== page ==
The rugged beauty and curiously colorful history of California Desert wildlands is solidly etched into the spectacularly chiseled terrain and stunning vistas encountered at Red Rock Canyon State Park in the western Mojave Desert. That’s saying something, as these wildlands are situated in one of the most diverse deserts in the entire world topographically, vegetatively and in the number of supported endemic wildlife species.
Historically, Red Rock Canyon was home to the Kawaisu Indian Tribe and their ancestors, who left behind petroglyphs, pictographs and signs of everyday life in the nearby El Paso Mountains. For thousands of years the Canyon served as a vital route segment allowing for trade with the Chumash Indians of the Coast and with the Mojave Tribe of the Colorado River. In the early 1870s, it also became a natural landmark and resting stop for the 20-mule-team freight wagons early pioneers used in making their way across the desert.
I first learned of Red Rock Canyon after stumbling upon a dusty copy of Mr. William L. Manly’s “Death Valley in ‘49” in my Grandparents’ attic. While published in 1894, this autobiography was first written in 1851 - reportedly from diary entries which recounted the Bennett and Arcan families’ 1849 footsore escape through the Panamint Mountains in the northern Mojave Desert, from an area named by pioneer Sarah Ann Bennett while leaving, as in: “Goodbye Death Valley.”
The place name took, as evidenced by the later designation of Death Valley National Park. My own fascination also took hold with the life-saving oasis the group thankfully fell upon in their further westward travel: Red Rock Canyon.
Today the 25,324-acre+ park, first designated as a State Recreational Area in 1973 and reclassified as a State Park in 1980, is managed by the California Department of Parks and Recreation (State Parks Department). It protects a desert refuge of wildlands for wildlife and Californians alike. Our state reptile - the threatened Agassiz’s desert tortoise - calls the Park home, as does the threatened Mohave ground squirrel, and other wildlife dependent upon rare desert water and riparian habitat. Numerous bird-of-prey, or raptor species nest on the Park’s secluded canyon cliffs.
California’s Red Rock Canyon State Park is a hauntingly beautiful badlands landscape. However, these parklands are easily scarred, and it is surrounded by public lands managed for intensive motorized recreation use by both the United States Bureau of Land Management (BLM)’s Ridgecrest Field Office and the State Parks Department.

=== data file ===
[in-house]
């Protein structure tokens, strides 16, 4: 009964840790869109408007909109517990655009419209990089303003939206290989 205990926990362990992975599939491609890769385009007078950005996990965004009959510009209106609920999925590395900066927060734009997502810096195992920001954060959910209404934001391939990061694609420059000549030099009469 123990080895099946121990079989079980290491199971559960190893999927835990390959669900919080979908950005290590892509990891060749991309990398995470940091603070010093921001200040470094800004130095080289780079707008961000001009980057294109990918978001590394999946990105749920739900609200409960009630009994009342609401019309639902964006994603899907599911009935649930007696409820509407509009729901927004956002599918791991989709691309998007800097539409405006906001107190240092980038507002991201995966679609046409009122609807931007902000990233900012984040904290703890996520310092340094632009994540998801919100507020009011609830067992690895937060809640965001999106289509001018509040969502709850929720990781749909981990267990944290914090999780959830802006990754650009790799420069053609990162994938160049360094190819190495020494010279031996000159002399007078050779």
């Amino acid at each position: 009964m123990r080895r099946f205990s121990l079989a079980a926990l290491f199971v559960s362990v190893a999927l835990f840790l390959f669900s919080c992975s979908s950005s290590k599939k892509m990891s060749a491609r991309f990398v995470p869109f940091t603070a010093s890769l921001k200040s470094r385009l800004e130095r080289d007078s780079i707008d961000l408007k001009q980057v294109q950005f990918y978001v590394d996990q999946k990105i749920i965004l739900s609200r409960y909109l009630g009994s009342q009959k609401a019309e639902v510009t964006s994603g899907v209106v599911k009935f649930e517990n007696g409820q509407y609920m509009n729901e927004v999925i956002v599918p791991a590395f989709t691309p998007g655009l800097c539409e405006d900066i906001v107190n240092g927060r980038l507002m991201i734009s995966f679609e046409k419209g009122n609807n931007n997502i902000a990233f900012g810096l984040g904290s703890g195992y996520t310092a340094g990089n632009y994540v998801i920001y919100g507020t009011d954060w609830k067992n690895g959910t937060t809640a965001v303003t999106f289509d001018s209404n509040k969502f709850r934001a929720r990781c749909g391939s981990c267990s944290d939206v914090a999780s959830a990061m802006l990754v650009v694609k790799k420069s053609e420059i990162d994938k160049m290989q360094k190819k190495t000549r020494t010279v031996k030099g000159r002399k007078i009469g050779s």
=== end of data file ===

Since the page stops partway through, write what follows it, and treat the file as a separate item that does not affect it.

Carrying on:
Just this year, the BLM expanded intensive and recreational touring vehicle use on public lands in the western Mojave Desert lands and are proposing an even greater expansion in their 2019 WEMO Route Network Project, which is currently being finalized. This fragile landscape, with its patchwork of roaded and un-roaded areas, is increasingly complex for the BLM to manage. The BLM’s management of this area over the decades has essentially “rock-crawled” over the recovery needs of imperiled wildlife. Additionally, the Onyx Ranch Eastern Kern County State Vehicle Recreation Area is right next door to Red Rock Canyon State Park. Onyx Ranch is the second largest state vehicle recreation area and was acquired in part with taxpayer funds (2013-14). It offers more than 26,000 acres of “scenic and challenging terrain” for “all-terrain vehicles (ATVs), motorcycles, recreational off-highway vehicles (ROVs) and 4X4 vehicles…"
In addition to OHV use, renewable energy development is another intensive land use on regional public lands and is addressed by the 2016 Desert Renewable Energy Conservation Plan (DRECP). A similar emphasis on energy development has been adopted for many interspersed private lands, which are being addressed by an ongoing Kern County General Plan Update.
With so much happening regionally, the Park’s 1982 management plan is sorely overdue for an update. This is particularly true since the park plan was completed prior to the listing of several wildlife species as threatened under state and federal Endangered Species Acts. Further, 25 years after the federal government donated thousands of acres of public land to State Parks as part of the historic California Desert Conservation Act, Americans want to make sure that these lands are well managed.
The Red Rock Canyon State Park Management Plan Revision effort now underway hopes to establish “a long-range vision, goals and guidelines for park management” which will provide “direction of future recreation opportunities, resource management, visitor facilities, park improvements, services, and programs.”
As part of State Parks’ planning process, there is no need to re-open canyons like Nightmare Gulch or streambeds long closed to vehicle access for raptor nest site protection. Nor to allow highly damaging vehicle rock crawling impacts on donated public lands in the Last Chance Canyon locale to “maximize” vehicle access at the expense of all other values and uses. There are currently 12 intensive off-road vehicle play areas managed by the BLM or the State in the California Desert, along with thousands of miles of available touring routes on public lands.
The known adverse impacts of vehicle use upon natural resources and cultural values, as well as specific impacts to Agassiz’s desert tortoise recovery, must be incorporated into holistic, long-term wildlife and habitat conservation for the Park. Accordingly, State Parks should allow only limited, respectful off-highway vehicle touring within the Park and ensure that their updated management plan is focused on ensuring Red Rock Canyon remains a vital part of California’s wildlife and wildland legacy.